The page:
The visiting Boston Bruins routed top-seeded Pittsburgh 6-1 to take a 2-0 lead in the best-of-seven Eastern Conference final series.
PITTSBURGH — The Boston Bruins keep talking about fortunate bounces and a dash of luck, insisting the margin between themselves and the Pittsburgh Penguins is thin.
At the moment, it looks like a chasm.
Brad Marchand scored twice during a four-goal first period and the Bruins routed Pittsburgh 6-1 in Game 2 of the Eastern Conference finals Monday to take a 2-0 lead in the best-of-seven series.
“It doesn’t matter what the series is at right now,” Marchand said. “If they get the next one, they’re right back in it. The next one is the one that’s most important.”
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It is a phrase the top-seeded Penguins repeated after losing 3-0 in Game 1 on Saturday to fall behind in a series for the first time in the playoffs. The inspired play they needed in Game 2 never surfaced.
Sidney Crosby and Evgeni Malkin were held scoreless for the second straight contest to send the NHL’s highest-scoring team slouching to Boston for Game 3 on Wednesday.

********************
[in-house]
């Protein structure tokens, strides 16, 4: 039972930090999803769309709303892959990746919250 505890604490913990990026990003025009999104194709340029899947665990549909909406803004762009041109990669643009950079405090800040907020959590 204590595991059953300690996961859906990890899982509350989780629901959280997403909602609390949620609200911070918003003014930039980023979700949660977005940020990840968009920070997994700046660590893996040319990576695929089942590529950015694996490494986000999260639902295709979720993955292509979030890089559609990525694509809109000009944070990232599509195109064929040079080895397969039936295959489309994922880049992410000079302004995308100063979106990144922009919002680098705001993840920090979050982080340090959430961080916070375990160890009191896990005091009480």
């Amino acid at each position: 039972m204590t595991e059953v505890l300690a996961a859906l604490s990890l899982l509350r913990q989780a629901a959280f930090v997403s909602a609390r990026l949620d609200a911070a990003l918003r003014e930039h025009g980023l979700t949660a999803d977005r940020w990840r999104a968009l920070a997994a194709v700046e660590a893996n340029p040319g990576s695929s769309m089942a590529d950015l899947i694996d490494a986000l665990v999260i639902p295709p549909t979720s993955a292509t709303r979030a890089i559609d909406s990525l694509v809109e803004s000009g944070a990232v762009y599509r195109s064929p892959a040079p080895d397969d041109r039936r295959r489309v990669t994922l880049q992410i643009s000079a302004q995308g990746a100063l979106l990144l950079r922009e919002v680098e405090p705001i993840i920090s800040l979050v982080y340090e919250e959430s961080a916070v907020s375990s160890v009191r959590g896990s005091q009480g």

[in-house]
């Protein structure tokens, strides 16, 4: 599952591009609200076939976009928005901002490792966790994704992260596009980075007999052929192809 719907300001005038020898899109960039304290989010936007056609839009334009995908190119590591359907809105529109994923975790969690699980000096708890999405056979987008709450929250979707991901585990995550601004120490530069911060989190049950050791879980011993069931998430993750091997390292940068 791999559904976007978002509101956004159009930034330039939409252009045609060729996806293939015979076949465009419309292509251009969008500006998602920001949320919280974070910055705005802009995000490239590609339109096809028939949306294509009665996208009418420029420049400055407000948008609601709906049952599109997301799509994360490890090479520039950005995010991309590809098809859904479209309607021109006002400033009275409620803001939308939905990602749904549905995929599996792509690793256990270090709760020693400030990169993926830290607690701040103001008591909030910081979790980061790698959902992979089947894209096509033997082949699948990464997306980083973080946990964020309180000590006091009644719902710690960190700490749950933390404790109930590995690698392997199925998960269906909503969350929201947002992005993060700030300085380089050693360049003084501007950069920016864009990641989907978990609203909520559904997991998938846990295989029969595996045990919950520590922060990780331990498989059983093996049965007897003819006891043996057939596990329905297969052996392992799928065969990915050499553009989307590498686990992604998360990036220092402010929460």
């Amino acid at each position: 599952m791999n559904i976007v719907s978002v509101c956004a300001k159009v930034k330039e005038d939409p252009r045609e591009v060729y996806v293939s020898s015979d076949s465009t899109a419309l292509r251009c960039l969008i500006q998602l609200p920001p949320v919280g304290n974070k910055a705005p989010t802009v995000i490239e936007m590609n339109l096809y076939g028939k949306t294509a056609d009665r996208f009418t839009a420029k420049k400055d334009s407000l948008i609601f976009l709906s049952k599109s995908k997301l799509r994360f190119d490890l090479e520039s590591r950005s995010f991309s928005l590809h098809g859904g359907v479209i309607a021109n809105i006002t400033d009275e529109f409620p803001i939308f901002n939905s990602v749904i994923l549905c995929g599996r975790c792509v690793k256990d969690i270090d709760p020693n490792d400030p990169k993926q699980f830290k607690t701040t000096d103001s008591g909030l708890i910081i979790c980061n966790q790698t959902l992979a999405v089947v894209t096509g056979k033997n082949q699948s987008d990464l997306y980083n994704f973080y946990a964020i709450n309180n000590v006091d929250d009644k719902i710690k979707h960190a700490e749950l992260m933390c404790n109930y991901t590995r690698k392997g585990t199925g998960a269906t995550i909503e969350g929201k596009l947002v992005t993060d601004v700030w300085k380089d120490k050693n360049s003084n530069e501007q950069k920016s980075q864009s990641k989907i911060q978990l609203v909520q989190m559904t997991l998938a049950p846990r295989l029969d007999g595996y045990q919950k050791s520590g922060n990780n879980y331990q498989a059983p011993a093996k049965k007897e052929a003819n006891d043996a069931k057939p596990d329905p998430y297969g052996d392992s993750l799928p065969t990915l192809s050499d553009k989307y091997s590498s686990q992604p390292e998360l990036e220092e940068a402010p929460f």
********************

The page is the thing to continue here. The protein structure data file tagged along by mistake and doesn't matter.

“Tonight was terrible, there’s no other way to describe it,” Crosby said. “A loss is a loss. It’s frustrating. You don’t like giving one like that. We really didn’t do a lot of things to give ourselves a chance to win. This one, we have to forget pretty quickly.”
It won’t be easy.
David Krejci, Nathan Horton, Patrice Bergeron and Johnny Boychuk also scored for Boston while Tuukka Rask stopped 26 shots. Pittsburgh’s top-ranked power play went 0 for 2 and the Penguins were never in the game after the Bruins scored three times in 17 minutes to chase Tomas Vokoun.
Brandon Sutter netted Pittsburgh’s goal. Vokoun gave up three first-period goals on 12 shots before being replaced by Marc-Andre Fleury.
“We’ve gotten away from our game,” Pittsburgh coach Dan Bylsma said. “We’ve gotten off our game plan.”
The Bruins had more than a little something to do with it. Pouncing on every mistake — of which there were plenty — Boston buried the Penguins early. Not bad for a team that needed an improbable third-period rally in Game 7 of the first round against Toronto to advance.
In the span of three weeks, Boston has morphed from a team hanging by a thread into one capable of bookending the Stanley Cup it won two years ago.
“Winning that Toronto series created some momentum from that,” Bruins forward Milan Lucic said. “We’ve been able to keep riding that momentum.”
Pittsburgh blamed its choppy play in the opener on an eight-day layoff, stressing there was no need to panic. It might be time to start now.
After all, the last 16 teams to go up 2-0 in the conference finals have advanced to the Stanley Cup Final.